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This is Rob Long with Martini Shot on KCRW.
Something strange is happening in Hollywood: people are getting fired.
Well, let me clarify: people get the sack all the time around here. Executives are tossed out with such routine indifference that any executive who hasn't been fired at least three times in his career is probably not very good at his job.
A couple of bad television seasons, an outright flop at the box office, or maybe just a long-simmering blood feud with a new boss – all of these are respectable reasons to get tossed out on your ear. In fact, there's sort of a cushy career carousel operating in Hollywood: studio executive gets fired, gets a nice severance package which includes a production deal, he produces a few movies, get rehired at another studio, gets fired from that studio, gets a nice severance package which includes a production deal, he produces a few movies….you see where I'm going with this. The trick is to hang on; it's all about staying on the carousel with the painted ponies and the pretty music and the atmosphere of fantasy and fable that's so festive and childlike and circular.
But for the past few years, with advertising spending going down and the web-based audience going up, with production costs soaring and box office profits flat at best, the entire entertainment industry has been trapped in a tight margin squeeze. And that always means one thing, no matter whether your business is movies or mousetraps or hamburgers: you've got to cut overhead. People are going to get fired. They don't give you the fistful of ketchups anymore at fast-food restaurants. The same thing is happening in Hollywood, with deals.
And the timing couldn't be worse. The carousel, right now, is broken: the ponies aren't going up and down very well, the paint is peeling, and the music is distinctly off-tune. Kids are crying on the sidelines. The whole thing is starting to look a little sad and shabby. Meaning: lot of people in Hollywood are getting fired without getting plush packages and production deals. A lot of people are getting tossed off the carousel entirely. There are a lot of people rolling around in the gravel.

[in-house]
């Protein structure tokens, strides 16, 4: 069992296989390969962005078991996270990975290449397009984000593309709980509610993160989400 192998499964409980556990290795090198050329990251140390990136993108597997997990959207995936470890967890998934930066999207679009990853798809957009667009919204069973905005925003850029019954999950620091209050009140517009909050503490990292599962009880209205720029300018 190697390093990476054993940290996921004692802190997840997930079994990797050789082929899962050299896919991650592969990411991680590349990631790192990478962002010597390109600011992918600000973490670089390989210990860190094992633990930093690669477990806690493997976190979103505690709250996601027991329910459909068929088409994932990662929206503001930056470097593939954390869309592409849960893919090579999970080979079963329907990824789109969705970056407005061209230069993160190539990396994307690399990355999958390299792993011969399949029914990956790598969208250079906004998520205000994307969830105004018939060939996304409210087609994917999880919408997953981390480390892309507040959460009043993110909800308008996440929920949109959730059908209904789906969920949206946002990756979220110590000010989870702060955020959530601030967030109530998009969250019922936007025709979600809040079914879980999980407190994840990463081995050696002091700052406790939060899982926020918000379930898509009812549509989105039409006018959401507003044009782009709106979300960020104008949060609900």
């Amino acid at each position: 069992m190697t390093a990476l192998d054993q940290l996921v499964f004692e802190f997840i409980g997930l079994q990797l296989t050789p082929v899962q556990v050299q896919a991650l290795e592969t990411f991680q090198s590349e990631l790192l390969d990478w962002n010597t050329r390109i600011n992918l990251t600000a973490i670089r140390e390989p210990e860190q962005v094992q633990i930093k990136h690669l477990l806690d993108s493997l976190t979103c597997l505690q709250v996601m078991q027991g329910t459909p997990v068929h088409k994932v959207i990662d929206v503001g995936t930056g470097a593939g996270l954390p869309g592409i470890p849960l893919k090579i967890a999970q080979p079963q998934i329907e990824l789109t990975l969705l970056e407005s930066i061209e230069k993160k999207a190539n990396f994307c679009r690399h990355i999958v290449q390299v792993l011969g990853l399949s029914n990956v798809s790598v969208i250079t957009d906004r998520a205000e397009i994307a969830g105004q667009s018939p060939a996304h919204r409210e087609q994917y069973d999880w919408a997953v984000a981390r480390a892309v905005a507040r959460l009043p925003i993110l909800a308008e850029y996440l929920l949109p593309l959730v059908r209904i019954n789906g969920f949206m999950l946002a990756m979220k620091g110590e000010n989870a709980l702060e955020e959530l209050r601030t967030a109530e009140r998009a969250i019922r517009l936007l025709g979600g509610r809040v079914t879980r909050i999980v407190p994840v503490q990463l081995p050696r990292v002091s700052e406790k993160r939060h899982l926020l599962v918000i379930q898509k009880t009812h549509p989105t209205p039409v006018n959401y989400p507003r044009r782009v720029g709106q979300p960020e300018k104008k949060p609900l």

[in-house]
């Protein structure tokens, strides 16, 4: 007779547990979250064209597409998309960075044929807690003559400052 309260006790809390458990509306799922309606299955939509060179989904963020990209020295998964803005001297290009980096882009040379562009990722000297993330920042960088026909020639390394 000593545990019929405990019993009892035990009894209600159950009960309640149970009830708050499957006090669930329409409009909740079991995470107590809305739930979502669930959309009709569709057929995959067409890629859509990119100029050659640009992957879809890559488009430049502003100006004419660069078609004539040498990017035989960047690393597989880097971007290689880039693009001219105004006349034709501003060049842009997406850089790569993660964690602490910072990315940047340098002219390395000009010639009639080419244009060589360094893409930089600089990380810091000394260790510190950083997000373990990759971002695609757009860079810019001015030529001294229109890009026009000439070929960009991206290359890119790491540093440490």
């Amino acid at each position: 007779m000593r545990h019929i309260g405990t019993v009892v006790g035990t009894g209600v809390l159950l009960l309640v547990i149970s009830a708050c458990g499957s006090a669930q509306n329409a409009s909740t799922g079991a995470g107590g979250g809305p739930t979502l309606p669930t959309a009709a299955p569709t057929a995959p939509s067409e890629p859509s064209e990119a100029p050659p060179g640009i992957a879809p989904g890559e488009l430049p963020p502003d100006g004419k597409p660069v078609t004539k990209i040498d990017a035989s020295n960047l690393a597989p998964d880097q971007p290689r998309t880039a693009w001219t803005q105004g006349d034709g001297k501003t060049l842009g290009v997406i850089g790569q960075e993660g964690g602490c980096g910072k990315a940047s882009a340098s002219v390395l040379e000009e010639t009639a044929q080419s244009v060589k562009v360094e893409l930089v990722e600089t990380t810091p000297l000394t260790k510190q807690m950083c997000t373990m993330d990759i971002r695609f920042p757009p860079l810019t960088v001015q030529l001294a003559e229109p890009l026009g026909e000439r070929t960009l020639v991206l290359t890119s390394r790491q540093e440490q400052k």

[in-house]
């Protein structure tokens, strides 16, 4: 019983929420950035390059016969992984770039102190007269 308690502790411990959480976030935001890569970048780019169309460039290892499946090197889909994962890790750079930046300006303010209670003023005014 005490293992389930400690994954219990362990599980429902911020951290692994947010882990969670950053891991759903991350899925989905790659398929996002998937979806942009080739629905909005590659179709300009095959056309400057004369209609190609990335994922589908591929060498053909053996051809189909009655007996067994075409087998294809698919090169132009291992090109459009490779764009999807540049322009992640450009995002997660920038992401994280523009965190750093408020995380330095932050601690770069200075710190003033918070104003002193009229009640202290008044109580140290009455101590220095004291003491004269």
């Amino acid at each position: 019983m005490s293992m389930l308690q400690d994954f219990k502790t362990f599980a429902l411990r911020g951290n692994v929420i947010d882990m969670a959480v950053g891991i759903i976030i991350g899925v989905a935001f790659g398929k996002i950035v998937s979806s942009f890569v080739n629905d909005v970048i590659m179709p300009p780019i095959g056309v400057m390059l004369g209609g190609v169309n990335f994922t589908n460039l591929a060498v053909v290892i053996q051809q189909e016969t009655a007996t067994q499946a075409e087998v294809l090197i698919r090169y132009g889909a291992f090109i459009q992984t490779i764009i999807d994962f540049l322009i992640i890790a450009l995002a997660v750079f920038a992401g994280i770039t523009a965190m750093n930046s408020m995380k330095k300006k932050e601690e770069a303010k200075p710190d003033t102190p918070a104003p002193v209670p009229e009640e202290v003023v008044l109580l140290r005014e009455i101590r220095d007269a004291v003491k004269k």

I had lunch a few months ago with a friend of mine who's a major executive recruiter. When people are looking for a job, or, better, when someone is looking to hire a high-level executive, he's the first guy they call. It wasn't that kind of lunch, of course. We were just shooting the breeze about politics and Wall Street and things in general. But later that day, I told another friend of mine, who is an executive at a big media company, that I had lunch that day with an executive recruiter, and she instantly jumped on it, "Great! Great! I am so happy that you're doing that. You really need to branch out. You really need to start exploring other options besides, you know, the writing thing which is, what, stalled? Can we agree that your career is slowing down? So I'm thrilled to hear that you're being proactive about your dwindling options. Bravo. Seriously."
"Dwindling options?" I said. "Um, it was just a friendly lunch, I'm not, you know, I'm not, I mean, my career is fine…"
"Yeah. Oh, sure. I know that."
Now, what you need to know is this: sometimes on these broadcast I call people "friends" when I really should use the word "colleague" or "acquaintance" or "business contact who makes me nervous" or "person who scares me" or something. So it doesn't seem totally cold blooded of me when I say that a week or so ago, when my…business contact who makes me nervous was fired, I, well, I didn't laugh, really. I sort of did one of these – what's that? A Snort? I snorted. I snorted with a restrained delight.
Because if you're a writer in Hollywood, you never really were on the carousel. There were no severance packages or golden parachutes for us. We were always scrambling around the carousel, trying to hop on, getting tossed in the gravel, trying again. So if you want to locate a bunch of writers in town, just wait until another studio announces a new wave of layoffs, and listen closely for the snorts.
And that's it for this week. Next week, we'll think about the seventies. For KCRW, this is Rob Long with Martini Shot.